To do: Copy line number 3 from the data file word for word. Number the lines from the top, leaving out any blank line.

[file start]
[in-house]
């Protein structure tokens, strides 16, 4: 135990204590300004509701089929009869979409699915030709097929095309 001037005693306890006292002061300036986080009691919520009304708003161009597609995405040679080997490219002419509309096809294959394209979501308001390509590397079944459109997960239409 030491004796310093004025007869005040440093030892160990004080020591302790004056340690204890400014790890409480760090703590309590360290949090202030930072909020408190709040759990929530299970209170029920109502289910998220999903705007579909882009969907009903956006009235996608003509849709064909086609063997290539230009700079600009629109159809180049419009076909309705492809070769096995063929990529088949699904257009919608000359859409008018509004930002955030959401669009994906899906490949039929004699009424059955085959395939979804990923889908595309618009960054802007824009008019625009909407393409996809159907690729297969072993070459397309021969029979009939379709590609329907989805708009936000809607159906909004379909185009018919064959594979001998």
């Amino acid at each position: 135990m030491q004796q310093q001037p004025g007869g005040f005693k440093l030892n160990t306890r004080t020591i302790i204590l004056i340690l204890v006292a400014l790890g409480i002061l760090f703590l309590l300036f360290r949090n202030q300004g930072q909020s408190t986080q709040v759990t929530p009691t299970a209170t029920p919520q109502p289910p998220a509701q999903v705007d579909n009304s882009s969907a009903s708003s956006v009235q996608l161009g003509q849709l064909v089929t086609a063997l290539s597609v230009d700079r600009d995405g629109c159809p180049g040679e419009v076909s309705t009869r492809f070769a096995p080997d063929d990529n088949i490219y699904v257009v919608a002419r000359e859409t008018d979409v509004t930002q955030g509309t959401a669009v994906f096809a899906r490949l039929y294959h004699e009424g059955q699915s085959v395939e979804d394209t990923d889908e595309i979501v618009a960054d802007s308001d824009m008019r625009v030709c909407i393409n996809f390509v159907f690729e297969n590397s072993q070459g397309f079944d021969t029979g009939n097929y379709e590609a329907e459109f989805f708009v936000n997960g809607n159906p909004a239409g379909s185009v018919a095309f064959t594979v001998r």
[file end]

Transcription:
């Amino acid at each position: 135990m030491q004796q310093q001037p004025g007869g005040f005693k440093l030892n160990t306890r004080t020591i302790i204590l004056i340690l204890v006292a400014l790890g409480i002061l760090f703590l309590l300036f360290r949090n202030q300004g930072q909020s408190t986080q709040v759990t929530p009691t299970a209170t029920p919520q109502p289910p998220a509701q999903v705007d579909n009304s882009s969907a009903s708003s956006v009235q996608l161009g003509q849709l064909v089929t086609a063997l290539s597609v230009d700079r600009d995405g629109c159809p180049g040679e419009v076909s309705t009869r492809f070769a096995p080997d063929d990529n088949i490219y699904v257009v919608a002419r000359e859409t008018d979409v509004t930002q955030g509309t959401a669009v994906f096809a899906r490949l039929y294959h004699e009424g059955q699915s085959v395939e979804d394209t990923d889908e595309i979501v618009a960054d802007s308001d824009m008019r625009v030709c909407i393409n996809f390509v159907f690729e297969n590397s072993q070459g397309f079944d021969t029979g009939n097929y379709e590609a329907e459109f989805f708009v936000n997960g809607n159906p909004a239409g379909s185009v018919a095309f064959t594979v001998r």